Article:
Guinea heads to a runoff

According to Radio France Internationale, Guinea will head to a July 18 runoff between the top two presidential candidates, after a relatively successful first-round election on June 27:

Turnout was 77 per cent, according to the Independent National Election Commission, with 3.3 million people voting.

Twenty out of 24 candidates failed to get over five per cent, with late-president Lansana Conté’s party, the Unity and Progress Party (PUP), failing badly.

Despite relief at the vote not being marred by violence, the majority of candidates have claimed there was widespread fraud.

 
As I blogged about previously, this election was a monumental point for Guinea’s post-independence history, as it marked their first democratic election ever, and international monitors had confirmed the transitional/caretaker government was staying out of the process, while the military pledged not to interfere either. The fraud allegations, although disappointing, are to be expected at some level. All things considered, the first-round ought to be taken as a success, in my opinion.

RFI has brief summaries of the two candidates…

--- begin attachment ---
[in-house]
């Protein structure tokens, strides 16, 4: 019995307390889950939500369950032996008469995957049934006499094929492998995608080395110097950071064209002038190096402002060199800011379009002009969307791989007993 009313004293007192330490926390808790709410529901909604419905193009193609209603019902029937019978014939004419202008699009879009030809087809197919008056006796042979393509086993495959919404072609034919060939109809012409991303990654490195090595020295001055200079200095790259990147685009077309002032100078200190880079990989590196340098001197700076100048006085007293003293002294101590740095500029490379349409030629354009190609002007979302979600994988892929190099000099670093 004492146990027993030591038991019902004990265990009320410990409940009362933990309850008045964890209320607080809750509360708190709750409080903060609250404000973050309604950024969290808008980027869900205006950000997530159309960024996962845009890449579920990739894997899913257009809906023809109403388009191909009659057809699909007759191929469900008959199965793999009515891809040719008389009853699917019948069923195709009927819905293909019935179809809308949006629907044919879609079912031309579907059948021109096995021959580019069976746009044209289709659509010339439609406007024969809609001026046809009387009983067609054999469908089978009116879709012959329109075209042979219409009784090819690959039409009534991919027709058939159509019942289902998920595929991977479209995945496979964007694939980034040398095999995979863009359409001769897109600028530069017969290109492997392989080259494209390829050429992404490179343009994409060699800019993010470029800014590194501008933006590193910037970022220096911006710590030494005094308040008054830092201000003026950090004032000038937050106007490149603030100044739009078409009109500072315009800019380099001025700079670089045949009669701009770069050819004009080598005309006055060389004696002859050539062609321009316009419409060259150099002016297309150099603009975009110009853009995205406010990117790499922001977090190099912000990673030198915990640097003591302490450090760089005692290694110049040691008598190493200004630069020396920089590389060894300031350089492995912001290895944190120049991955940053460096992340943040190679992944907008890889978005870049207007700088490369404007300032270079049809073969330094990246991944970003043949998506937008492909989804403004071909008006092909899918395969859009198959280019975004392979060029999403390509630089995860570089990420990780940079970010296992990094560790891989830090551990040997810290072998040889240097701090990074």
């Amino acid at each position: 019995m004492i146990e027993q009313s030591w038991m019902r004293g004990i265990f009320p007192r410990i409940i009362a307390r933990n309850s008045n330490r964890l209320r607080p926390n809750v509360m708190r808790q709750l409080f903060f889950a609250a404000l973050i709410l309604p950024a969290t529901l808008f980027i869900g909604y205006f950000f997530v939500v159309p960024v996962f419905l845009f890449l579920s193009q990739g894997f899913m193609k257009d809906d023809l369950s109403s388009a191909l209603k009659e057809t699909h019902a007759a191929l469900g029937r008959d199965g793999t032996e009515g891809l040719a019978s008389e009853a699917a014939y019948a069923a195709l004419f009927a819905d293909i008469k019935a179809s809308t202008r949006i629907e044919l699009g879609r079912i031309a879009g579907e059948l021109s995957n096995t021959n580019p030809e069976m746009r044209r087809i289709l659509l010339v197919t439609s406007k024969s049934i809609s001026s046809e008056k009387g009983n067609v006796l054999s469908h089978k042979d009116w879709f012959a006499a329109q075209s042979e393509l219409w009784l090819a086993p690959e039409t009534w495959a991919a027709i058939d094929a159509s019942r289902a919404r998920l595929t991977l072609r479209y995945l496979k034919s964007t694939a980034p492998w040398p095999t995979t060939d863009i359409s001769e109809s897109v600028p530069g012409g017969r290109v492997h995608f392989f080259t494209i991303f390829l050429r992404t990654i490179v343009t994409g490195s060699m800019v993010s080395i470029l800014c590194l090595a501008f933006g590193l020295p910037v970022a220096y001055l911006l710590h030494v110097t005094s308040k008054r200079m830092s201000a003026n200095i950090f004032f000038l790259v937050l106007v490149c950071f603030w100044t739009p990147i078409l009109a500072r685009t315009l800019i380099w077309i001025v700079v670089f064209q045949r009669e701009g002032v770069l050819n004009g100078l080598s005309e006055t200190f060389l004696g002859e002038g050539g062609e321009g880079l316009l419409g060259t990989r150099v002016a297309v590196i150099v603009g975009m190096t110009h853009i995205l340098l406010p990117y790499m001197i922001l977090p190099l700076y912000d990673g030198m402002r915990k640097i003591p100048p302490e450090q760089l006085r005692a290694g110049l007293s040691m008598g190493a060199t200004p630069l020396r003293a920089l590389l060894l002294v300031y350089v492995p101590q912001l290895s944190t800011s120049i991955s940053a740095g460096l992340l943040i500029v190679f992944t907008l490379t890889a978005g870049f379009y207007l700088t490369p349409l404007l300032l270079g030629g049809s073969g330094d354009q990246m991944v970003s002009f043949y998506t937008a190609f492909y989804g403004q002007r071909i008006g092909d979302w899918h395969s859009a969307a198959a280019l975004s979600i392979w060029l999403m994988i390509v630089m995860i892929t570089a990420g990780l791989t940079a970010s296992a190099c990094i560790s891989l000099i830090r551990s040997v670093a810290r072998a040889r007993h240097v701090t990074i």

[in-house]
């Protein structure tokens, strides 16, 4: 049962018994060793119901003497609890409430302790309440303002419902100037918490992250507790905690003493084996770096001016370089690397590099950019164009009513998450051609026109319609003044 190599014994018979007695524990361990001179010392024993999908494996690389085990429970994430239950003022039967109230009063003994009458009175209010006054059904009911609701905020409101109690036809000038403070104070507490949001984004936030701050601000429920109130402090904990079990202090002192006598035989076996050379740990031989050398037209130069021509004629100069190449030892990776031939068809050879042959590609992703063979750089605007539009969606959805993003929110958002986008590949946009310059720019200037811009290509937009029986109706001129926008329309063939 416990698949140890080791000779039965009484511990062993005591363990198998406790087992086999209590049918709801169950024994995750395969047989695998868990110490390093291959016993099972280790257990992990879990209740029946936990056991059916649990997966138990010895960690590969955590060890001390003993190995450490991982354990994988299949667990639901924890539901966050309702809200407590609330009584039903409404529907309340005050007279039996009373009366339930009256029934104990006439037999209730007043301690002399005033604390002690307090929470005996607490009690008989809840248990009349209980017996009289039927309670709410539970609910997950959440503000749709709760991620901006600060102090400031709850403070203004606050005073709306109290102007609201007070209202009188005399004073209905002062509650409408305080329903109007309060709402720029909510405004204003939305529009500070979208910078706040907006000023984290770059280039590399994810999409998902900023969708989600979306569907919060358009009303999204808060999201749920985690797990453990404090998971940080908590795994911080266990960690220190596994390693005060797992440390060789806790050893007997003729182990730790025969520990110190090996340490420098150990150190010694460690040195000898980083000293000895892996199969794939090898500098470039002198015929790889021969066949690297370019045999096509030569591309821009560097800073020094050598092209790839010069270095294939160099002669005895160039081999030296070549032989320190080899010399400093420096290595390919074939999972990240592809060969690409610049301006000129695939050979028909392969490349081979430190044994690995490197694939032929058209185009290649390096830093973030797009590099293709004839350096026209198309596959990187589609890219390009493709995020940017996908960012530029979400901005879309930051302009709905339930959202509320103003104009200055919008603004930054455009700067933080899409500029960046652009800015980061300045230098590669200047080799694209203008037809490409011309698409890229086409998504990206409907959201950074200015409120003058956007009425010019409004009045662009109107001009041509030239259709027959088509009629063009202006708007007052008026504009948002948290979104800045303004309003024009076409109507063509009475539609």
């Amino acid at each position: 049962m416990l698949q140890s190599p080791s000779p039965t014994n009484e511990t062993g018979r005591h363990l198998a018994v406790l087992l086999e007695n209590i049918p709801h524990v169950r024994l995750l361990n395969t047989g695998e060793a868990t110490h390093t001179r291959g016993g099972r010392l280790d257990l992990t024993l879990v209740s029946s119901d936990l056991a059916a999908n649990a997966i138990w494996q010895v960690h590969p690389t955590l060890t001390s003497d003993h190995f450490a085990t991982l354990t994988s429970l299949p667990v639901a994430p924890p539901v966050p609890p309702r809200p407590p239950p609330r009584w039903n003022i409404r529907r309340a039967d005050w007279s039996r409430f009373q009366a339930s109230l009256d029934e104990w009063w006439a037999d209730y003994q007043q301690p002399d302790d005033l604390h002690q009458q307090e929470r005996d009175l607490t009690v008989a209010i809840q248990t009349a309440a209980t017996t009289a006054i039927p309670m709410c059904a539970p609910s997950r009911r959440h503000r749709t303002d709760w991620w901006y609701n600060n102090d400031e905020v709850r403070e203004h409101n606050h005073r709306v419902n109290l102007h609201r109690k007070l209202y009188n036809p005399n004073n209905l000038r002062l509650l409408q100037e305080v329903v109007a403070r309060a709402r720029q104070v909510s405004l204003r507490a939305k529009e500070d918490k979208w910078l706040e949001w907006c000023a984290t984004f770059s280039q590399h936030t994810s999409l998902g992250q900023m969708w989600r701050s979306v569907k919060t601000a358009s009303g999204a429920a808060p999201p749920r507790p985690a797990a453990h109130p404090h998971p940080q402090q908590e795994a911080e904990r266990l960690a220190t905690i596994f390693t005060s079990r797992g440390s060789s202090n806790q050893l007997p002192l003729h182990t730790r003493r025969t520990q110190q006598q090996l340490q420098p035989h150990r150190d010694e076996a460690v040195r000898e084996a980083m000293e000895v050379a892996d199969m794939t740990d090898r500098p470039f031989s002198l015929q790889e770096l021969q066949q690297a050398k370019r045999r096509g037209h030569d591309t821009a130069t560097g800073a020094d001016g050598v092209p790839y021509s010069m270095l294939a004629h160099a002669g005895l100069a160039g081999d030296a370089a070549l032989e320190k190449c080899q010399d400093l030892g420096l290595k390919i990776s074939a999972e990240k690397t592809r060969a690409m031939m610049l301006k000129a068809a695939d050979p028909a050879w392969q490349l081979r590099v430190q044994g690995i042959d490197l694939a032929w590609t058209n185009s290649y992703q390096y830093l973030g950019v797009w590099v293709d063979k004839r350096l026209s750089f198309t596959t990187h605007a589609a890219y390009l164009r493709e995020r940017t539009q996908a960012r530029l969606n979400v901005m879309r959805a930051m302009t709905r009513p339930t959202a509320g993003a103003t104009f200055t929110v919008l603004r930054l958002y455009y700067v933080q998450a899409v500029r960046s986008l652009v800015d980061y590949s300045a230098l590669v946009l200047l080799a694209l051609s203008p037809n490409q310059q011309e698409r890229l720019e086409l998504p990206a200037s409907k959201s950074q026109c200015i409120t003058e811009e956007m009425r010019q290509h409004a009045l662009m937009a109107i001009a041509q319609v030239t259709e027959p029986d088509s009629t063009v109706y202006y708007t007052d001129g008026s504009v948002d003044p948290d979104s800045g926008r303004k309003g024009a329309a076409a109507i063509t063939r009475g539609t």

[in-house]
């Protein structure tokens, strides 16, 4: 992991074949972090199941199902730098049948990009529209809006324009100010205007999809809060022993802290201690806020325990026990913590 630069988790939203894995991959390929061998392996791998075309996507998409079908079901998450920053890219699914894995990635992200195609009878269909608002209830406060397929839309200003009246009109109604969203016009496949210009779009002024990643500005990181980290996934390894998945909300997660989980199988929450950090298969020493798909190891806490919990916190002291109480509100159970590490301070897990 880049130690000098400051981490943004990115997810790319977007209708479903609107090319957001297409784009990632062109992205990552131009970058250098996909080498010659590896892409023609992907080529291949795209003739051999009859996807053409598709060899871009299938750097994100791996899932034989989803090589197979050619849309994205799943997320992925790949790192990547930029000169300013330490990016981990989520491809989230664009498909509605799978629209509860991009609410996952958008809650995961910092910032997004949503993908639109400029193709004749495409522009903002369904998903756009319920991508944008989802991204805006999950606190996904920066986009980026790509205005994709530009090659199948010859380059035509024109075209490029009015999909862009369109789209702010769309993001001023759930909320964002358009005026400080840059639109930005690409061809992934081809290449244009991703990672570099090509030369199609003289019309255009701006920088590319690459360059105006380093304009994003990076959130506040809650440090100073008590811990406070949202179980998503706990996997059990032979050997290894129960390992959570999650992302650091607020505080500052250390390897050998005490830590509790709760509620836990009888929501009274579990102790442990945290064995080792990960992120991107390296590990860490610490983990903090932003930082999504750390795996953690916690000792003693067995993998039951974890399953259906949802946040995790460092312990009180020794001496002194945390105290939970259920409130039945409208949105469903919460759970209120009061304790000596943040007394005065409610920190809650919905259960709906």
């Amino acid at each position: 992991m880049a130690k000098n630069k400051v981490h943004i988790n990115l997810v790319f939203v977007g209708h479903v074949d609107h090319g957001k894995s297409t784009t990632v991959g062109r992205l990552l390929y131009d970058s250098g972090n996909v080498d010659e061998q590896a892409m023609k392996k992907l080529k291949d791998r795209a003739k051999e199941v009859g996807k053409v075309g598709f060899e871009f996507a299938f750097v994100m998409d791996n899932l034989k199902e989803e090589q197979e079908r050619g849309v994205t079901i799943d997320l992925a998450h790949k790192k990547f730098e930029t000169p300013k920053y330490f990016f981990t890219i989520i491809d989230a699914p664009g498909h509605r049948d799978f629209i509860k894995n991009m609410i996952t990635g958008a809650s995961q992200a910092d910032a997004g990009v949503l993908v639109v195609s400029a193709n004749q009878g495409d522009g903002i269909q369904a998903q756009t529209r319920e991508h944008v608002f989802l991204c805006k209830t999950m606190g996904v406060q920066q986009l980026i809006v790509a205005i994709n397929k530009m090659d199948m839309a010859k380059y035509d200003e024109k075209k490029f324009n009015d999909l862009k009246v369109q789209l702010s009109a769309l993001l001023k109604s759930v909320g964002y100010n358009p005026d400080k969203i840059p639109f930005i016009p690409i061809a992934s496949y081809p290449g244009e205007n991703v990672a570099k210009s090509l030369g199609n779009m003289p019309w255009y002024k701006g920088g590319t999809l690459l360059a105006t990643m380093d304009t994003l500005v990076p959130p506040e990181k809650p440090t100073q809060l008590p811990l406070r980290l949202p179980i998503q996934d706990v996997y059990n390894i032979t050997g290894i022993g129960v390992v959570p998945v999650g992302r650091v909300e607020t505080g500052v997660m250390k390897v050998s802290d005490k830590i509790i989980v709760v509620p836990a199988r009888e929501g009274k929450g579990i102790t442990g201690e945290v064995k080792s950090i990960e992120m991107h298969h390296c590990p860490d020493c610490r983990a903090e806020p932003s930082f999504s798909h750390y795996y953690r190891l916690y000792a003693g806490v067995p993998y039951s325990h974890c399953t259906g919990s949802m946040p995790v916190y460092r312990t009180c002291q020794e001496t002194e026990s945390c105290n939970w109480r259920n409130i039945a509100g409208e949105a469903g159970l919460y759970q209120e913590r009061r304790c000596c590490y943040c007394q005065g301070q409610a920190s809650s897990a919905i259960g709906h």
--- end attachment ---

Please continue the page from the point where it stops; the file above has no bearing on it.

Two candidates will face each other on 18 July in the second and final round of Guinea’s presidential election.

Cellou Dalein Diallo, 58, was prime minister several times under General Lansana Conté, who ruled for 24 years after coming to power in a military coup in 1984; he is a member of the Fulani ethnic group; his strongholds are middle-Guinea and the capital, Conakry.

Alpha Condé, 73, is a third-time candidate who has opposed all three heads of state since independence, spending two and a half years in jail under Conté and sentenced to death in absentia by first president Ahmed Sekou Touré in 1970; he is a member of the Malinké ethnic group; his stronghold is Upper Guinea.

 
If the next round is a success, that’s only the beginning of the hard work, as I wrote before. This is a promising moment for Guinea — and even for much of the developing world — but it is also a perilous time, as reality of democracy in the third world sets in:

Even if there is no widespread violence or military intervention in the first-round or the runoff in this election, there is still the possibility of future instability, whether by popular discontent with the slow grind of democracy or by some overzealous or power-hungry military officer.

 
I’m still hoping for much better than that. They have a rare opportunity here, and if they avoid squandering it, they will pave the way for other countries to transition from autocracy to democracy successfully.

This post originally appeared on Starboard Broadside.

Bill Humphrey

About Bill Humphrey

Bill Humphrey is the primary host of WVUD's Arsenal For Democracy talk radio show and is a Senior Editor for The Globalist. Follow him @BillHumphreyMA on twitter.
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